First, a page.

Reaching out to those in need

A team of college kids wakes up before sunrise to prepare for the day. Breakfast is served at a local church and then they’re off to work. Soon, you can hear the sound of hammers pounding on a roof; kids laughing as they run into each other’s linked arms, playing red rover; a relieved sigh as a client walks out of the thrift store with bags of free food and clothing. These are just a few sounds you would hear if you spent twelve weeks at Appalachian Outreach, an organization located in the Appalachian Mountains of Jefferson City, Tennessee.

Appalachian Outreach was founded in 1984 in association with Carson-Newman College. From its beginning as a home repair organization, it has expanded to serve people who are in need of food, clothing, linens and household items. An estimated 600 clients came in and out of Appalachian Outreach in June 2009.

In order to help these 600 clients plus the home repair clients, Appalachian Outreach hires college students to work for twelve weeks. Some students are from Tennessee’s Carson-Newman, and others come from states such as Illinois and Mississippi. Many of them work on home repair projects for the summer, including roofing, tiling and landscape.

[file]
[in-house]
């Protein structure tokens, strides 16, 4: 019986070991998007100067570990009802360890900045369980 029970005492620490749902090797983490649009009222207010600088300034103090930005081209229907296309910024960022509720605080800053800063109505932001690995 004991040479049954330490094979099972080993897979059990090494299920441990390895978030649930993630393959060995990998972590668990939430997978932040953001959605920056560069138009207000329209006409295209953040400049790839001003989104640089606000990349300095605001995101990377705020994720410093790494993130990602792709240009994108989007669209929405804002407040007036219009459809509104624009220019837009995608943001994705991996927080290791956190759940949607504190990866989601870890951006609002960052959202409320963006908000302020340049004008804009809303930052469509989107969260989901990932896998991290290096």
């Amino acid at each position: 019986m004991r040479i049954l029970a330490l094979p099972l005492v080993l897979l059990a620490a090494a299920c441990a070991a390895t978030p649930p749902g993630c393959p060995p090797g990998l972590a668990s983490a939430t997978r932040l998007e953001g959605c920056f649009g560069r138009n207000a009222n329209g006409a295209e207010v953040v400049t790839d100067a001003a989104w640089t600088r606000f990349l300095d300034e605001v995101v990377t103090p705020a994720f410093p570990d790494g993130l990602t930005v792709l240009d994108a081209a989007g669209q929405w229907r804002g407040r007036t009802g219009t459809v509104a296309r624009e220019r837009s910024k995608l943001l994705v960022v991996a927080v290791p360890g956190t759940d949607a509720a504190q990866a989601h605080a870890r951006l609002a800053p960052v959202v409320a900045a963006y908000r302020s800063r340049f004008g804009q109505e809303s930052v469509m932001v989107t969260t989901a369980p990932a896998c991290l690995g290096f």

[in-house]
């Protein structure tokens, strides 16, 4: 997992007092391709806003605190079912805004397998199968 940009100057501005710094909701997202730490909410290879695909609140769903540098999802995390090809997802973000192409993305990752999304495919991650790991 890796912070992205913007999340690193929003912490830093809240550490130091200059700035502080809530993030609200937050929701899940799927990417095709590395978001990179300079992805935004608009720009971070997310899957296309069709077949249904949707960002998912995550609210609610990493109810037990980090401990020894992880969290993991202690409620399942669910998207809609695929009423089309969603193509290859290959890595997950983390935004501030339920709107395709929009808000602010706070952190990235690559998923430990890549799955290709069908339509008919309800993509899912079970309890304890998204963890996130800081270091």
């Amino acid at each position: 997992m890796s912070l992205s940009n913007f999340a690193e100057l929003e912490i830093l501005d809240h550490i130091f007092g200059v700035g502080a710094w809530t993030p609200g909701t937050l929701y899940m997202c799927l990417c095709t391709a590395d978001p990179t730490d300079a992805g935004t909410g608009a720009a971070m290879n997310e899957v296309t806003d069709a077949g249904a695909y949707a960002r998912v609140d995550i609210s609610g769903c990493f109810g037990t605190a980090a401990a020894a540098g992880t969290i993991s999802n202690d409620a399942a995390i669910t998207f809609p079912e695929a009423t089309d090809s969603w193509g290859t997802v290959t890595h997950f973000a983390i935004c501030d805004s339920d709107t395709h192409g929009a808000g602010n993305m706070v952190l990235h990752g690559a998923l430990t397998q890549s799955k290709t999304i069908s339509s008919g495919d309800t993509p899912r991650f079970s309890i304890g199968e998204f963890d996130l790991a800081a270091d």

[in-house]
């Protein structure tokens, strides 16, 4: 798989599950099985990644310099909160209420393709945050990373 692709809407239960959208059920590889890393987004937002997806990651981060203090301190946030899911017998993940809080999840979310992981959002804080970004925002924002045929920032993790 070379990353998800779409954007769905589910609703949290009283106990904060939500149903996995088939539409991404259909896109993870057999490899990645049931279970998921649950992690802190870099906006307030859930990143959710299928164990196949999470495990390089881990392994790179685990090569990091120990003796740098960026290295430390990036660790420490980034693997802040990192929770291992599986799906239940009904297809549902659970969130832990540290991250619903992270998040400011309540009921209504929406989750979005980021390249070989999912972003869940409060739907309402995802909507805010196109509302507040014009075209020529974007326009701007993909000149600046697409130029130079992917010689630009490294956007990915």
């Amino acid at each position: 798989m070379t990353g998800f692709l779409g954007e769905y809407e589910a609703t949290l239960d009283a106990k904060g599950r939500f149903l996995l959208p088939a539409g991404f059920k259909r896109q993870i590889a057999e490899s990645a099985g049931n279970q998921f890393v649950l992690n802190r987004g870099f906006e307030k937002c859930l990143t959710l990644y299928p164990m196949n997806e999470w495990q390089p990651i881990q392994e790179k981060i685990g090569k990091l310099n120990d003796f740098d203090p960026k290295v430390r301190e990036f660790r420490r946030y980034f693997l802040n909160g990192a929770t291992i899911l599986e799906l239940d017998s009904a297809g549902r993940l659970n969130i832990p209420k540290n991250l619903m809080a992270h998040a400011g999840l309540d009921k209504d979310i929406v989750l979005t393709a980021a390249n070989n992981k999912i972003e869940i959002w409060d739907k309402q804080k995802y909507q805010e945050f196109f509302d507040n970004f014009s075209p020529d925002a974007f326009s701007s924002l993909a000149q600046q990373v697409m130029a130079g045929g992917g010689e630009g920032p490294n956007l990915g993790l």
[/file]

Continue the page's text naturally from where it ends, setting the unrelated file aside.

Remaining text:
Michelle Shackleford, then a Southern Missouri student who has since transferred to Carson-Newman student, didn’t know much about home repair but was excited to learn. She wanted to make an impact on someone’s life. “I was given more opportunities to love people as they are, as we were in their homes and spending more time with them, getting to know and love them as people,” Shackleford says.

Other students work in the thrift store. Taira Smith’s job consisted of helping clients who came in the thrift store find whatever they needed. She also sorted through clothes in the back room. “We found many ‘treasures’ that we could pass on to our customers to make their children's lives better,” Smith says.

Appalachian Outreach reaches out to the children as well. A summer Bible camp is hosted at the community building in the low-income neighborhood. Smith, a Carson-Newman elementary education major, spent the majority of her time leading the Bible camp. I also helped Smith with the camp. We played games, taught Bible lessons and served the kids lunch.

Smith says the camp was the most rewarding part of her experience with Appalachian Outreach. “It was very rewarding when after the summer one of the girls wrote me a letter about being able to turn down drugs from her friends,” she says. Smith was able to connect with the kids and impact their lives.

Houses were repaired, people were fed, children were loved. The summer is gone and the students have returned to their colleges. But the work of Appalachian Outreach is never over. There are still roofs to repair, people to feed and children to be love.

“People [are] looking for someone to listen and to love them,” Smith says.

Appalachian Outreach

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